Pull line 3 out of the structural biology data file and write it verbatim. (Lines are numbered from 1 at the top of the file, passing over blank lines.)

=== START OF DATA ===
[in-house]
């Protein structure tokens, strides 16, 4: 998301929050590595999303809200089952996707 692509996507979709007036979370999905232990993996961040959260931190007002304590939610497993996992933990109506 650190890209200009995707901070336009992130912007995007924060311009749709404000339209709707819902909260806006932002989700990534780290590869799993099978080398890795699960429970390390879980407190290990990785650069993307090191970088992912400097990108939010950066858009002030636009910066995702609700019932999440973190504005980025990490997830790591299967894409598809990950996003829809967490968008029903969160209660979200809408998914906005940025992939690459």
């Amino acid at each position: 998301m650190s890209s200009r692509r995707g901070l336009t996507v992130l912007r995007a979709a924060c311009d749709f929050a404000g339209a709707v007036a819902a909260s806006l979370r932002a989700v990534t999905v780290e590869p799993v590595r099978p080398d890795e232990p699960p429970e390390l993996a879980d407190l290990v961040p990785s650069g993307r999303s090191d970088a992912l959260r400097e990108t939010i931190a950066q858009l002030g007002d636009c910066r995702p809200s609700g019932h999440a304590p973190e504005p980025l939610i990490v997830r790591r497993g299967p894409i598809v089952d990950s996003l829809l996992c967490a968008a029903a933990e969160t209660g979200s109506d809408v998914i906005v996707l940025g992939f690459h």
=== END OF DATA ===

């Amino acid at each position: 998301m650190s890209s200009r692509r995707g901070l336009t996507v992130l912007r995007a979709a924060c311009d749709f929050a404000g339209a709707v007036a819902a909260s806006l979370r932002a989700v990534t999905v780290e590869p799993v590595r099978p080398d890795e232990p699960p429970e390390l993996a879980d407190l290990v961040p990785s650069g993307r999303s090191d970088a992912l959260r400097e990108t939010i931190a950066q858009l002030g007002d636009c910066r995702p809200s609700g019932h999440a304590p973190e504005p980025l939610i990490v997830r790591r497993g299967p894409i598809v089952d990950s996003l829809l996992c967490a968008a029903a933990e969160t209660g979200s109506d809408v998914i906005v996707l940025g992939f690459h």